Alex Rodgers was born in Newcastle on 24 May 1932, and grew up close to the BHP steelworks where his father worked. His adult life was devoted to the study of the discipline that he loved, astronomy, and to the promotion of the Observatory at Mount Stromlo, and of The Australian National University. He died in Canberra on 10 October 1997, just weeks short of his scheduled retirement date.
Alex developed an interest in astronomy at an early age, and studied science at Armidale when it was still a college of the University of Sydney. He graduated with honours in 1953, and was awarded the H C Russell Prize in astronomy. He then won an ANU Scholarship to study at Stromlo, and embarked on his PhD there, in spite of the fact that the (then) Commonwealth Observatory's transfer to the ANU was still a few years off. He obtained his doctorate in 1958 with a thesis entitled "A Photometric Study of the Southern Coalsack". Following a period of three years as a Carnegie Research Fellow at Mount Wilson and Palomar Observatories, and a Fulbright Scholar at the Royal Greenwich Observatory, he returned to Mount Stromlo where he remained for the rest of his career. He was, successively, a Fellow, Senior Fellow, Professorial Fellow, and Professor. In 1987 he became the Observatories' sixth Director, serving until 1992.
Alex's mentor during his PhD studies was the then Director (and later Astronomer Royal) Richard Woolley, for whom he had a lifelong affection and admiration.
Over his career, Alex Rodgers made an unequalled contribution to the development and the life of the Observatories. This culminated in the highly successful MACHO project, which has been called one of the great physics experiments of the decade. The project itself is a bi-national experiment being conducted at Stromlo to seek to establish what it is that constitutes the 90 per cent of the mass in the Universe that is currently unseen. The MACHO experiment is designed to detect such objects in the halo regions of our Milky Way Galaxy — hence the acronym Massive Astronomical Compact Halo Objects. The success of this particular experiment is now widely acclaimed.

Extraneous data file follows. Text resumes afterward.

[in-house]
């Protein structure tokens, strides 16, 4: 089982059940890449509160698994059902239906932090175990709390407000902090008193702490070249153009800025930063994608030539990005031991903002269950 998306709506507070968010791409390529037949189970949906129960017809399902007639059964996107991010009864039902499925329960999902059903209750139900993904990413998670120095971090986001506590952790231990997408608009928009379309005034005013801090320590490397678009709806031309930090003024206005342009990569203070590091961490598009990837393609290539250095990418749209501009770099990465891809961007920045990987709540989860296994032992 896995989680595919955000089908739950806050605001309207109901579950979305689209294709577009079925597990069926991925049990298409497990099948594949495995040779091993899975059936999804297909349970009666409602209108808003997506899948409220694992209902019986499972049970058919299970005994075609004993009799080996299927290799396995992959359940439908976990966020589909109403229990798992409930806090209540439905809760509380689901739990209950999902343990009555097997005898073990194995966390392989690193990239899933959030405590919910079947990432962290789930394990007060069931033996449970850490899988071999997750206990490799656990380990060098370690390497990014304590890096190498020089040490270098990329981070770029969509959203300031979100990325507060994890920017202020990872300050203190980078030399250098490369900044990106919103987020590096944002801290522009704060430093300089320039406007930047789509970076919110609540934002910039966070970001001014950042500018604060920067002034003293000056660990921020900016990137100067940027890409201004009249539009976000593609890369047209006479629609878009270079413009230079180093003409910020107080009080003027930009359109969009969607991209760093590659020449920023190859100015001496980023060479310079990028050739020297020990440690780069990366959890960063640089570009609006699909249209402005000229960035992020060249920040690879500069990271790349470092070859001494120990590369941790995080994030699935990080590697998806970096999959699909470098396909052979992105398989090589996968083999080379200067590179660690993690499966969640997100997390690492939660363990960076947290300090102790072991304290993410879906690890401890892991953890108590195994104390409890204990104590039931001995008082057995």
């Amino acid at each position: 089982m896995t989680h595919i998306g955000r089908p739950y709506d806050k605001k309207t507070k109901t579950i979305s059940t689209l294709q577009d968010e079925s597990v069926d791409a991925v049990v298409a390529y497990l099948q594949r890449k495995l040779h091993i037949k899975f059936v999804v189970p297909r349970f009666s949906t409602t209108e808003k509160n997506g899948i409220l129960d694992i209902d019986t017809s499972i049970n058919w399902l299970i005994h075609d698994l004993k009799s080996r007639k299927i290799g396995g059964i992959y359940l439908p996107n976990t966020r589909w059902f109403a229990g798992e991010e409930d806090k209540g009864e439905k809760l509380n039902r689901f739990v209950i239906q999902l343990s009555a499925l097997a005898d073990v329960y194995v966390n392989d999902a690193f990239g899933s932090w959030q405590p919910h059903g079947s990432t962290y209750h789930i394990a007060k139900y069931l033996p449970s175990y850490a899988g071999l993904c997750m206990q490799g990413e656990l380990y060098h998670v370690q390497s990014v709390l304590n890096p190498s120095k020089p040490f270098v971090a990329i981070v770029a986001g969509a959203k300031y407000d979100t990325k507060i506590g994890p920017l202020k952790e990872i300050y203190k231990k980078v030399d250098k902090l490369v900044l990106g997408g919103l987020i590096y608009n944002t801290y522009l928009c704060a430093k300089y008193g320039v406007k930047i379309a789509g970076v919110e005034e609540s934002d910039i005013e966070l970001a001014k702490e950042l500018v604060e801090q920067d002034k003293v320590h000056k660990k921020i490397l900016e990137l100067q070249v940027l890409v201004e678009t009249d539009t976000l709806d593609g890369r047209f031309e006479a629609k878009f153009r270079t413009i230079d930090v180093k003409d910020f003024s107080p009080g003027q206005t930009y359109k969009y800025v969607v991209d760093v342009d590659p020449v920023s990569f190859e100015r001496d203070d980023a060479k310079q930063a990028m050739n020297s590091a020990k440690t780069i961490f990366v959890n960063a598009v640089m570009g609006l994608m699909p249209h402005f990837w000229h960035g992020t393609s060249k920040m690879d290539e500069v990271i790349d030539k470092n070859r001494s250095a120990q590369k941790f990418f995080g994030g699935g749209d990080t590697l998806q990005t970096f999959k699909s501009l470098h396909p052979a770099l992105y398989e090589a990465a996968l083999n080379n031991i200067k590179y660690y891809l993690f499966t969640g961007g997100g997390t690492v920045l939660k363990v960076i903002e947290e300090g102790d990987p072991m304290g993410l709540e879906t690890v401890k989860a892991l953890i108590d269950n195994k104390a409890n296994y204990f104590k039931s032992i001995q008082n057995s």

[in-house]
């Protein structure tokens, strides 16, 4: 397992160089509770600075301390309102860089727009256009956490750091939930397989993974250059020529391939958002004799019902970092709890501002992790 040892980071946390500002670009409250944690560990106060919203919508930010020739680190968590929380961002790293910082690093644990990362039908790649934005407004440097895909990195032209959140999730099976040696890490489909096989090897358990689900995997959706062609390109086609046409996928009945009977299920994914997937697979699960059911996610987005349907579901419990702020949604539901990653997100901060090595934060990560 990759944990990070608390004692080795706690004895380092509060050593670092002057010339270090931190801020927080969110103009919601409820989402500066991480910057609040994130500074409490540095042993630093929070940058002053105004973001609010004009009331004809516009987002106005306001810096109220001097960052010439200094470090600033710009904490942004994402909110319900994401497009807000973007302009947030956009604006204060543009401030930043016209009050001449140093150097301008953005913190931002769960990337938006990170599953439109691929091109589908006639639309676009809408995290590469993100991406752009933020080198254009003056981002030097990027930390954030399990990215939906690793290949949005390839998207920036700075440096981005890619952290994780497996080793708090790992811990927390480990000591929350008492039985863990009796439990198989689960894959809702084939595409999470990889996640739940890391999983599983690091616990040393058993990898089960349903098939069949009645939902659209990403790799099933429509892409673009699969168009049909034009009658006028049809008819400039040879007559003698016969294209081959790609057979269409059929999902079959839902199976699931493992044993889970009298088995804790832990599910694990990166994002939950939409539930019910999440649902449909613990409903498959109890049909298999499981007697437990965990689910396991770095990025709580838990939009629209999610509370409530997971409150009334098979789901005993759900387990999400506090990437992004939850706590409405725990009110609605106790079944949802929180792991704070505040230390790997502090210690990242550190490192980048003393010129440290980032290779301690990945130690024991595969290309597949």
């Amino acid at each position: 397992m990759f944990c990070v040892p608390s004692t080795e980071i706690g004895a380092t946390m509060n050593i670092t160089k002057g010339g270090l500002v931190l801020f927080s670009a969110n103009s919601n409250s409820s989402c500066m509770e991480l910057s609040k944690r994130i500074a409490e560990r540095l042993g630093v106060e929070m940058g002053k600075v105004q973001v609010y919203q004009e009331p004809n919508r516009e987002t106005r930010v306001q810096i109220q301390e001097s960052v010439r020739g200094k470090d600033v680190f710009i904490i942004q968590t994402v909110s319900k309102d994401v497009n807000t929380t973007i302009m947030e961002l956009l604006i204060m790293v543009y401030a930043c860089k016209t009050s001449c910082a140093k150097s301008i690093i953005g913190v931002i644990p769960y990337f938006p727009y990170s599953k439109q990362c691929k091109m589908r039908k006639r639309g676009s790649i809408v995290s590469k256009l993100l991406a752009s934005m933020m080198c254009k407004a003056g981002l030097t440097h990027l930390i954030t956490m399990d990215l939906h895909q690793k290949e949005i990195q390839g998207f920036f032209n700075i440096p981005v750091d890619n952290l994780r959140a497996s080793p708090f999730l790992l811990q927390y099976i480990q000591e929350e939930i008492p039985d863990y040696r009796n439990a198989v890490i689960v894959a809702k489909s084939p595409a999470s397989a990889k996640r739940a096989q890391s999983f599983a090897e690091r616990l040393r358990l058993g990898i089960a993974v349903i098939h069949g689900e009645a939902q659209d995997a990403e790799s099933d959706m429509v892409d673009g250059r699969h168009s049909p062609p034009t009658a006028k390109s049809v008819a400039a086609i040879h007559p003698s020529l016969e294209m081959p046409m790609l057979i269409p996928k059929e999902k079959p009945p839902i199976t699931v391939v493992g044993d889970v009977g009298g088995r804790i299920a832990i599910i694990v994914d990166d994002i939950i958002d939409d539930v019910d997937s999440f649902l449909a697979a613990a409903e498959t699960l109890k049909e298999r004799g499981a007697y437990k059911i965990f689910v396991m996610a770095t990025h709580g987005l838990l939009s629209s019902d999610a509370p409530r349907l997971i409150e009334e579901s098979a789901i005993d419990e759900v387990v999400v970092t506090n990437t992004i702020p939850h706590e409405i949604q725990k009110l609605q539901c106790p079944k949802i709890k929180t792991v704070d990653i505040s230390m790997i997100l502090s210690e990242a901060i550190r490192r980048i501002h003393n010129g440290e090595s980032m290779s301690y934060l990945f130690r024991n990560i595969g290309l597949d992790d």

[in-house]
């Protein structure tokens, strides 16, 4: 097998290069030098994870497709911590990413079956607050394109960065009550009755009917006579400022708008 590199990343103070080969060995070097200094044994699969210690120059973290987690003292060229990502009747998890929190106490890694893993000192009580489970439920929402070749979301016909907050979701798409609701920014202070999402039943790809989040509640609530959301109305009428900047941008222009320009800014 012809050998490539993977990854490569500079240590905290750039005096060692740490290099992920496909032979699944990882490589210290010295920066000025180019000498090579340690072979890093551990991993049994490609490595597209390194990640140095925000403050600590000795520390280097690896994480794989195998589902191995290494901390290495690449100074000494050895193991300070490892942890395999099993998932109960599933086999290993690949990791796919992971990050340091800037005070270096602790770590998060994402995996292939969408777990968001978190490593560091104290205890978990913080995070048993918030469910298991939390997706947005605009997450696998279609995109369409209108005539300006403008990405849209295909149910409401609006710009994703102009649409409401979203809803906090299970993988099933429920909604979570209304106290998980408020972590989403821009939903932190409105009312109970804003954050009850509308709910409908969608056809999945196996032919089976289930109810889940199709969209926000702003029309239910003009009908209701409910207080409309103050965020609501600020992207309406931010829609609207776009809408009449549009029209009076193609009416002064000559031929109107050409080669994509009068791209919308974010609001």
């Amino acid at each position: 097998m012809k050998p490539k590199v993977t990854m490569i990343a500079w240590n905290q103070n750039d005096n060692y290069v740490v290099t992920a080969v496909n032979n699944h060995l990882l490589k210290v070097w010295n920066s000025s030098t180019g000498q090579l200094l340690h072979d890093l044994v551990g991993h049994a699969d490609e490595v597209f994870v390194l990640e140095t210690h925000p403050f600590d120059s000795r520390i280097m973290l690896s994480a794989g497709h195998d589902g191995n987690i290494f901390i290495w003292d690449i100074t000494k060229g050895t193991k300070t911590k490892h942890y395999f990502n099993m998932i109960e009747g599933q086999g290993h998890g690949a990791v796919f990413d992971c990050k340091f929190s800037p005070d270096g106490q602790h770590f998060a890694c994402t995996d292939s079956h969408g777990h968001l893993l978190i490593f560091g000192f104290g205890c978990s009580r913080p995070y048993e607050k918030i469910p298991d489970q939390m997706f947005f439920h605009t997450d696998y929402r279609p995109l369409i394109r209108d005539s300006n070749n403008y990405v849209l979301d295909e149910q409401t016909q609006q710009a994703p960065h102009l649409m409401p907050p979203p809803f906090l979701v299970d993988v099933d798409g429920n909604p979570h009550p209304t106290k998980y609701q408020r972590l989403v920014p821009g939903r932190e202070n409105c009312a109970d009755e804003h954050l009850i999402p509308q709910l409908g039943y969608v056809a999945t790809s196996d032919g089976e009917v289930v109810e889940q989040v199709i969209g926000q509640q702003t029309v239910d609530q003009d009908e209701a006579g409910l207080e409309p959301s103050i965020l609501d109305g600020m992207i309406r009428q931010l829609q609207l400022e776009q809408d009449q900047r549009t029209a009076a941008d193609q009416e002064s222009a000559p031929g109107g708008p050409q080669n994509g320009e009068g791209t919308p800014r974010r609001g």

Alex's own scientific interests were in stellar astronomy, particularly the variable stars, on which he was a great expert. He is famous for his related studies of the motions of globular clusters and of a particular kind of hot star (the Rodgers metal-rich A stars), from which he inferred that smaller galaxies have fallen into our galaxy during its more recent history.
Alex was responsible for the Observatories' instrumentation for most of his career. His first instrumental project was building a spectrophotometer for the 50-inch telescope in the late 1960s. The 74-inch Telescope (installed by Woolley in the last years of his Directorship) was his favourite: it was Australia's major spectroscopic research tool until the 2.3m Anglo-Australian Telescope at Siding Spring in the 1970s.
He believed equally strongly that Australia should build its next-generation large telescope in Australia. Here he parted company with most of the Australian astronomical community, who want to go offshore where the skies are better. Although these disagreements were intense, they were always amicable, and Alex continued to argue his point till the end of his life.
Alex had a great love for Stromlo and the ANU. There was no question that the interests of Stromlo always came first in his plans and ideas. His attachment to the ANU was equally strong: he was at Stromlo when the observatory moved from the Commonwealth Department of the Interior to the ANU, so his association with the ANU was about as long as it was possible to be. He took great pride in the role that his father-in-law, John Dedman, played in establishing the University.
Alex served several terms as a member of the ANU Council, which gave him tremendous pleasure. Despite his poor health, he was determined to attend the September meeting of Council — that he managed to do so gave him great satisfaction.
Although Alex's death was not unexpected given his recent illness, the suddenness with which it came took everyone at the Observatories by surprise.
'Rodgers, Alexander (Alex) (1932–1997)', Obituaries Australia, National Centre of Biography, Australian National University, http://oa.anu.edu.au/obituary/rodgers-alexander-alex-1388/text1387, accessed 25 May 2013.